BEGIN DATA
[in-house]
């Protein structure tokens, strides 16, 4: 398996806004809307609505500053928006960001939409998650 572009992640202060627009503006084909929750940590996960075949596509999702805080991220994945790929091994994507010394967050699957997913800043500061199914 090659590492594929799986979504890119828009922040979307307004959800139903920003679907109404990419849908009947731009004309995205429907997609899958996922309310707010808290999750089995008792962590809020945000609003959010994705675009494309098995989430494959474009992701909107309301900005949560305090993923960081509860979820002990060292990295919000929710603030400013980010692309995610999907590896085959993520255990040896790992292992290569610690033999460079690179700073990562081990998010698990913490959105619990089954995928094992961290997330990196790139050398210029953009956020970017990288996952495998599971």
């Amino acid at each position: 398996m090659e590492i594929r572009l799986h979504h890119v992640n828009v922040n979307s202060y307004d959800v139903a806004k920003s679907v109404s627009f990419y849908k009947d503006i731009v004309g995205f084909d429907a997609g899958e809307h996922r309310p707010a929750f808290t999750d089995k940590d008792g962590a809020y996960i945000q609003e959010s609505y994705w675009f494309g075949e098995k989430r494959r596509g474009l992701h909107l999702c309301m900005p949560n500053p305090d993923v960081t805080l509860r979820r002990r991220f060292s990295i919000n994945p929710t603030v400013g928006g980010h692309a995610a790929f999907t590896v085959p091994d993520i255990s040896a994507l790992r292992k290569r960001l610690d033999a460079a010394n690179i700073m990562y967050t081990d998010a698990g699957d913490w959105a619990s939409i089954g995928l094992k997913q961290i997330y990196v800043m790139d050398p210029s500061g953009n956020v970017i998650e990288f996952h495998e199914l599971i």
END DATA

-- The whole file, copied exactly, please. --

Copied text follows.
[in-house]
């Protein structure tokens, strides 16, 4: 398996806004809307609505500053928006960001939409998650 572009992640202060627009503006084909929750940590996960075949596509999702805080991220994945790929091994994507010394967050699957997913800043500061199914 090659590492594929799986979504890119828009922040979307307004959800139903920003679907109404990419849908009947731009004309995205429907997609899958996922309310707010808290999750089995008792962590809020945000609003959010994705675009494309098995989430494959474009992701909107309301900005949560305090993923960081509860979820002990060292990295919000929710603030400013980010692309995610999907590896085959993520255990040896790992292992290569610690033999460079690179700073990562081990998010698990913490959105619990089954995928094992961290997330990196790139050398210029953009956020970017990288996952495998599971």
């Amino acid at each position: 398996m090659e590492i594929r572009l799986h979504h890119v992640n828009v922040n979307s202060y307004d959800v139903a806004k920003s679907v109404s627009f990419y849908k009947d503006i731009v004309g995205f084909d429907a997609g899958e809307h996922r309310p707010a929750f808290t999750d089995k940590d008792g962590a809020y996960i945000q609003e959010s609505y994705w675009f494309g075949e098995k989430r494959r596509g474009l992701h909107l999702c309301m900005p949560n500053p305090d993923v960081t805080l509860r979820r002990r991220f060292s990295i919000n994945p929710t603030v400013g928006g980010h692309a995610a790929f999907t590896v085959p091994d993520i255990s040896a994507l790992r292992k290569r960001l610690d033999a460079a010394n690179i700073m990562y967050t081990d998010a698990g699957d913490w959105a619990s939409i089954g995928l094992k997913q961290i997330y990196v800043m790139d050398p210029s500061g953009n956020v970017i998650e990288f996952h495998e199914l599971i």